...Their research has found that no tree seems to be immune, including the toughest, most drought-resistant trees in this forest: giant sequoias. Some of the trees in Sequoia National Park were a thousand years old when Julius Caesar crossed the Rubicon. Last year, Stevenson spent a few days crawling around the forest floor examining sequoia seedlings, convinced they'd be affected by the heat and the drought.
..."They all looked really happy," he says. "I sat back, scratched my head and looked up, and there was a huge adult giant sequoia that had a lot of foliage die-back in it. That really got us interested, and we figured the drought was probably the cause of that. And that created a cascade of studies."
..."Ten per cent of the trees had 25 to 50 per cent die-back," says Koren Nydick of the U.S. National Park Service. "This is the first time that this kind of foliage die-back has been observed since this has been a national park."
Well, that kind of foliage die-back HAS been observed since the 1950’s, and has been attributed to pollution. And Sequoia National Park “…garnered the top spot, with nearly a quarter of the year, or 87 days, recording dangerous smog levels”.
It says, “The Sierra Nevada forest that is home to the biggest and oldest living things on earth -- the giant Sequoia redwoods -- also suffers a dubious distinction. It has the worst air pollution of any national park in the country.”
...“Ozone also is to blame for weakening many stands of the park's Jeffrey and ponderosa pines, leaving telltale yellowing of their long needles. Instead of absorbing carbon dioxide, they soak up ozone through the stoma in their needles, which inhibits photosynthesis. Ozone also stresses young redwood seedlings, which already face challenges to survival.
...Although weakened trees are more susceptible to drought and pests, the long-term impact on the pines and on the giant redwoods that have been around for 3,000 years and more is unclear.”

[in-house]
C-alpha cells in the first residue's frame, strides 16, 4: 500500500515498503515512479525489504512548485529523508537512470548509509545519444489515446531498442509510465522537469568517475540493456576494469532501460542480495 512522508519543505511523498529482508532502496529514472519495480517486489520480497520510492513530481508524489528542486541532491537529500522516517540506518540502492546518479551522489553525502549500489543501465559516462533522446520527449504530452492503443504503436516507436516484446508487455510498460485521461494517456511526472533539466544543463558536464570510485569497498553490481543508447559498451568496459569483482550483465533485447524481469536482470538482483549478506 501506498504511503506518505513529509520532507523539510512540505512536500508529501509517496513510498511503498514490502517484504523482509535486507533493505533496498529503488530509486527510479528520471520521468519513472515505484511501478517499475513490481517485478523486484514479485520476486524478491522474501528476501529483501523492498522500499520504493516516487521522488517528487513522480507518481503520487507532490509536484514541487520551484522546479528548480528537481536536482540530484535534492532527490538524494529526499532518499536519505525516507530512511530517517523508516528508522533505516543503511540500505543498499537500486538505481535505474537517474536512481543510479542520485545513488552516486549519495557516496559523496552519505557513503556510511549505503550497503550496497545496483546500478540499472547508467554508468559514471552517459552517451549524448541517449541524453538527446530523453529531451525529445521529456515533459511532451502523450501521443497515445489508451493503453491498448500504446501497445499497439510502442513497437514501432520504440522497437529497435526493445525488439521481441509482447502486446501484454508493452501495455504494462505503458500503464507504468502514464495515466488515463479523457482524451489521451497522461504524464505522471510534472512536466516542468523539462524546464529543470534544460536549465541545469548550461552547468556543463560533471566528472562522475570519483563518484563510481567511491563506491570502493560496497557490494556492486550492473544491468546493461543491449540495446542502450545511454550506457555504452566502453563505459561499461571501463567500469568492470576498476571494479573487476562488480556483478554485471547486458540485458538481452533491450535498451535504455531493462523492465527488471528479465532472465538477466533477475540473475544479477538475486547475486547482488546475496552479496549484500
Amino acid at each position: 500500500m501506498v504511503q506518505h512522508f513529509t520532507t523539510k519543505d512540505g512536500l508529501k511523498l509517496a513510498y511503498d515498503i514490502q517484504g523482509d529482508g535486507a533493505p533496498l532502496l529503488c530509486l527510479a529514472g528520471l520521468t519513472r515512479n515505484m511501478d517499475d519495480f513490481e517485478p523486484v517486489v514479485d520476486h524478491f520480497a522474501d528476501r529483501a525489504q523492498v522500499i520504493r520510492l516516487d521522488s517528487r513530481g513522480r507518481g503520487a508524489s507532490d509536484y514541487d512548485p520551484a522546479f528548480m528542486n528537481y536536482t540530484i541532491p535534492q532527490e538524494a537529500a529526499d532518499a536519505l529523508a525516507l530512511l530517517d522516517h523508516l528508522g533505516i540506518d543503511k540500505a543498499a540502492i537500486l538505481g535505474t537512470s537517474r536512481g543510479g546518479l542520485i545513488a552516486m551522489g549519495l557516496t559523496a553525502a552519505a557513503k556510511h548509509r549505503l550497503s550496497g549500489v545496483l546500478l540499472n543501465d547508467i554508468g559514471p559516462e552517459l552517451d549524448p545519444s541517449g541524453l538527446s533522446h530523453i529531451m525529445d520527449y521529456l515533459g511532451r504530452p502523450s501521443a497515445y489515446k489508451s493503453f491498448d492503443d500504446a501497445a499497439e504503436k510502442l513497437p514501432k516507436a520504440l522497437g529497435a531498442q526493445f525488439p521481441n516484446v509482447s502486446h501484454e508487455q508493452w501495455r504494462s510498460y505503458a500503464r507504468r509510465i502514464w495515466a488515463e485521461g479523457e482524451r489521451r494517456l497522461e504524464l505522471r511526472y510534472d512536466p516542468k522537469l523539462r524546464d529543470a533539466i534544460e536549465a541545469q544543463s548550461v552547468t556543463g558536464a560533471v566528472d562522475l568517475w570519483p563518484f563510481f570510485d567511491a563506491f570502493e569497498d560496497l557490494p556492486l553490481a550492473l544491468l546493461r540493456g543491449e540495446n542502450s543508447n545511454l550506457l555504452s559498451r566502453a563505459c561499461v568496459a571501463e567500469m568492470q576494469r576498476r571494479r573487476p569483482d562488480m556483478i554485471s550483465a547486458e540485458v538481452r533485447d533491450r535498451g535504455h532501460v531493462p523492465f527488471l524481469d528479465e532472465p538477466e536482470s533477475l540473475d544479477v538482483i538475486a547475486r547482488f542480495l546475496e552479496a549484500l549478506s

“Catching our breath: next steps for reducing urban ozone”
From chapter 4 p. 81
“Ozone-induced injury in trees shows up primarily as foliar injury, including leaf or needle discoloration and premature loss. In advanced cases, needles or leaves and then branches of injured trees die back….Reduced growth rates may precede or follow foliage injury. Increased susceptibility to diseases and other stresses may result from reduced photosynthesis and decreased allocation of carbohydrates to tree roots. Ultimately trees may die prematurely. All of these effects have been observed in forest of the San Bernardino Mountains as a result of exposure to high concentrations of ozone originating from NOx and VOC emissions in the Los Angeles basin. In addition to trees, ozone injuries a variety of other plants that occur in forest ecosystems.”
So how come all these stories about dying trees never, ever mention anymore the pernicious effect of ozone that predisposes trees to falling over because they are rotting and their roots have shrunk? What happened to the research program the report is based on, the NCLAN - National Crop Loss Assessment Network? Why did all the trees at the FACE experimental fumigation station get chopped down, and why was a Forest Service study that was investigating the “…interactive effects of environmental stressors on trees, in particular increasing atmospheric CO2, ozone, drought stress, and insect damage” terminated in 2008 - just as trees were starting to topple over in earnest?
“Of the air pollutants that the [Clean Air] act covers, ozone has been the most difficult to bring under control; it may well be the most expensive…One of the key findings of our study is that, once again, we cannot achieve the ozone standard in all areas with currently available technology.”
So basically what happened was that it permeated the regulatory agencies, the corporations, and the greenwashing corporate-funded environmental groups that there is simply no way to reduce ozone, and maintain modern civilization. So the consensus was, and is, to ignore it.
And that tacit agreement was made without even considering, at the time that report was written, the colossal increase in emissions in Asia. Yet another paper, by no means the only one but just the most recent, traces the movement of pollution across the Pacific to the Americas. “Atmospheric chemistry: Ozone pollution from near and far” published in Nature Geoscience just a few days ago traces the movement of pollution across the Pacific to the Americas and notes that despite reductions in precursors the background level has barely budged.
But don’t take my word about trees. Go out for yourself and look at them. You will find signs of serious decline - peeling bark, thin crowns, scorched leaves, yellowing needles, holes and broken branches, swelling cankers and leaking sap. Please send me pictures, with dates, species if known, and location - if I get enough I will post them on the blog. Thanks for listening.
Heat Advisory 9/2010
A Holiday Greeting 12/2010
The Root of the Matter 12/2011
Something Wicked This Way Comes 2/11
...and There Goes the Neighborhood, a 2014 post with rotted fallen trees, and beetle damage in CA